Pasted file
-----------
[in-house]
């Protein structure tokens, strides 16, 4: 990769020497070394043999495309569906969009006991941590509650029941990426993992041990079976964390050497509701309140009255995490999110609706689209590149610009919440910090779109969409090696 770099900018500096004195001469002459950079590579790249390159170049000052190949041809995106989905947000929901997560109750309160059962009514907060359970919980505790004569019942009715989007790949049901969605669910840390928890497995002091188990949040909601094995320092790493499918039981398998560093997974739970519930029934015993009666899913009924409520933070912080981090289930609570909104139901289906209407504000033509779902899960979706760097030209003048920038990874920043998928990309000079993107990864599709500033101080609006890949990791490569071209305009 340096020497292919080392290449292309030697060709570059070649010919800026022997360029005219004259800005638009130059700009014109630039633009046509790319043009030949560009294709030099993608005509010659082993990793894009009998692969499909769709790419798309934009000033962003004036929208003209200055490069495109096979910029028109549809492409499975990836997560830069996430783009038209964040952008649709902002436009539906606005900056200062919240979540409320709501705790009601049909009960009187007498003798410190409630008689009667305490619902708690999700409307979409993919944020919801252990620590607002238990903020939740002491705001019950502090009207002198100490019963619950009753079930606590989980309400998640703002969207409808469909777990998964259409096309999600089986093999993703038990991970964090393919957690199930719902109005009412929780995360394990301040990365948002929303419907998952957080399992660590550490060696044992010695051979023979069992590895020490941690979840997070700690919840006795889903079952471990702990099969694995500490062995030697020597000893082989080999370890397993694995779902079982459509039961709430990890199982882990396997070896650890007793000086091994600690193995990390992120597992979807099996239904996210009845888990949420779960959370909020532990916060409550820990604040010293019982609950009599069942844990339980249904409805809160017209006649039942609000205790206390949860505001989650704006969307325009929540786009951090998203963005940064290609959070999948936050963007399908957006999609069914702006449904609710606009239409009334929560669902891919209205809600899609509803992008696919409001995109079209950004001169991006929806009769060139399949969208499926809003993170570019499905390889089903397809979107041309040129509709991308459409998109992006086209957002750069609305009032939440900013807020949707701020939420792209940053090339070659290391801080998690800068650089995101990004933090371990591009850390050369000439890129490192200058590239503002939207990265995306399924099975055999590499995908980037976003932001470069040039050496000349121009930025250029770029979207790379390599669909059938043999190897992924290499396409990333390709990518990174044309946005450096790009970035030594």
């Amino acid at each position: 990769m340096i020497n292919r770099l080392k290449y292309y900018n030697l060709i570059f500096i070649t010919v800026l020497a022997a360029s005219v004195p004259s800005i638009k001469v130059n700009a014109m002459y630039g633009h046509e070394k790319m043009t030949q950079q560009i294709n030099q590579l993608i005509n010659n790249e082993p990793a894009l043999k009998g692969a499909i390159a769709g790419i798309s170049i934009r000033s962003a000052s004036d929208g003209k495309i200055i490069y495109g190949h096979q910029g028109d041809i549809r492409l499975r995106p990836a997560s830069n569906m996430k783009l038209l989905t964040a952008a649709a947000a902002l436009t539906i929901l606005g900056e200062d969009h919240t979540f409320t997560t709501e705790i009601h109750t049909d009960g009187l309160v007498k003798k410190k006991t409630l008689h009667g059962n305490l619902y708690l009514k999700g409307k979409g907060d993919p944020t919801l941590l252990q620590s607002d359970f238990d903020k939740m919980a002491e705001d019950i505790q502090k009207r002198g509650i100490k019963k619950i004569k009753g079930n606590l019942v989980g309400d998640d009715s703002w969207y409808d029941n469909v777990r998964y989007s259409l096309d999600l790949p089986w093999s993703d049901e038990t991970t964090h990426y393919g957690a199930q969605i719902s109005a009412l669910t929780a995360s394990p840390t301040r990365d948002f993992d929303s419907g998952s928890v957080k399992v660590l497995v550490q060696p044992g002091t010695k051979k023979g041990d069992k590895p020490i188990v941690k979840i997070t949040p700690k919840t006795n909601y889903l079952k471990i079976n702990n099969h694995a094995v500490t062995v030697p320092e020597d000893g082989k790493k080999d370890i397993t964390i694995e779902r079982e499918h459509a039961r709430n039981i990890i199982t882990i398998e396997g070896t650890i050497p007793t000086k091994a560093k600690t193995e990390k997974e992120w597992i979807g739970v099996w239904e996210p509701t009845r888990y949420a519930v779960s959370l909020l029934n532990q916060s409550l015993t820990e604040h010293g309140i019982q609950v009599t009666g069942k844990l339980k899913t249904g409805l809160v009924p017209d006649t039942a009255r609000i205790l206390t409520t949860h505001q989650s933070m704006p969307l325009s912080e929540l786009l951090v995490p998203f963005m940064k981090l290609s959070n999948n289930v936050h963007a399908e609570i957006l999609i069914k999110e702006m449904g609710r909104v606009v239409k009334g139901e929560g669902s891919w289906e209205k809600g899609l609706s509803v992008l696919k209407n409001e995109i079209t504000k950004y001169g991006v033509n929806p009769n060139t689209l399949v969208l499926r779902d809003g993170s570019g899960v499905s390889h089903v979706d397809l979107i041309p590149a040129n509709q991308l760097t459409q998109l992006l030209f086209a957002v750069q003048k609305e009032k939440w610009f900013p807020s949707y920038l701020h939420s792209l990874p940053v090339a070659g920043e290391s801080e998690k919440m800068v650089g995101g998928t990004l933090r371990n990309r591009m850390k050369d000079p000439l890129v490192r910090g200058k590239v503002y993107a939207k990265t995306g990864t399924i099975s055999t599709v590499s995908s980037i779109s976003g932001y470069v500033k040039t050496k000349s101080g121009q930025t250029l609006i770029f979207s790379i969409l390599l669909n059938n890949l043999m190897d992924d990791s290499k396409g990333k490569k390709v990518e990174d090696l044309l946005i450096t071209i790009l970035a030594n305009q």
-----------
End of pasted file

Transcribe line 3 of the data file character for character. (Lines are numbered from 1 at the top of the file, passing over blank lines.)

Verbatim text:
């Amino acid at each position: 990769m340096i020497n292919r770099l080392k290449y292309y900018n030697l060709i570059f500096i070649t010919v800026l020497a022997a360029s005219v004195p004259s800005i638009k001469v130059n700009a014109m002459y630039g633009h046509e070394k790319m043009t030949q950079q560009i294709n030099q590579l993608i005509n010659n790249e082993p990793a894009l043999k009998g692969a499909i390159a769709g790419i798309s170049i934009r000033s962003a000052s004036d929208g003209k495309i200055i490069y495109g190949h096979q910029g028109d041809i549809r492409l499975r995106p990836a997560s830069n569906m996430k783009l038209l989905t964040a952008a649709a947000a902002l436009t539906i929901l606005g900056e200062d969009h919240t979540f409320t997560t709501e705790i009601h109750t049909d009960g009187l309160v007498k003798k410190k006991t409630l008689h009667g059962n305490l619902y708690l009514k999700g409307k979409g907060d993919p944020t919801l941590l252990q620590s607002d359970f238990d903020k939740m919980a002491e705001d019950i505790q502090k009207r002198g509650i100490k019963k619950i004569k009753g079930n606590l019942v989980g309400d998640d009715s703002w969207y409808d029941n469909v777990r998964y989007s259409l096309d999600l790949p089986w093999s993703d049901e038990t991970t964090h990426y393919g957690a199930q969605i719902s109005a009412l669910t929780a995360s394990p840390t301040r990365d948002f993992d929303s419907g998952s928890v957080k399992v660590l497995v550490q060696p044992g002091t010695k051979k023979g041990d069992k590895p020490i188990v941690k979840i997070t949040p700690k919840t006795n909601y889903l079952k471990i079976n702990n099969h694995a094995v500490t062995v030697p320092e020597d000893g082989k790493k080999d370890i397993t964390i694995e779902r079982e499918h459509a039961r709430n039981i990890i199982t882990i398998e396997g070896t650890i050497p007793t000086k091994a560093k600690t193995e990390k997974e992120w597992i979807g739970v099996w239904e996210p509701t009845r888990y949420a519930v779960s959370l909020l029934n532990q916060s409550l015993t820990e604040h010293g309140i019982q609950v009599t009666g069942k844990l339980k899913t249904g409805l809160v009924p017209d006649t039942a009255r609000i205790l206390t409520t949860h505001q989650s933070m704006p969307l325009s912080e929540l786009l951090v995490p998203f963005m940064k981090l290609s959070n999948n289930v936050h963007a399908e609570i957006l999609i069914k999110e702006m449904g609710r909104v606009v239409k009334g139901e929560g669902s891919w289906e209205k809600g899609l609706s509803v992008l696919k209407n409001e995109i079209t504000k950004y001169g991006v033509n929806p009769n060139t689209l399949v969208l499926r779902d809003g993170s570019g899960v499905s390889h089903v979706d397809l979107i041309p590149a040129n509709q991308l760097t459409q998109l992006l030209f086209a957002v750069q003048k609305e009032k939440w610009f900013p807020s949707y920038l701020h939420s792209l990874p940053v090339a070659g920043e290391s801080e998690k919440m800068v650089g995101g998928t990004l933090r371990n990309r591009m850390k050369d000079p000439l890129v490192r910090g200058k590239v503002y993107a939207k990265t995306g990864t399924i099975s055999t599709v590499s995908s980037i779109s976003g932001y470069v500033k040039t050496k000349s101080g121009q930025t250029l609006i770029f979207s790379i969409l390599l669909n059938n890949l043999m190897d992924d990791s290499k396409g990333k490569k390709v990518e990174d090696l044309l946005i450096t071209i790009l970035a030594n305009q």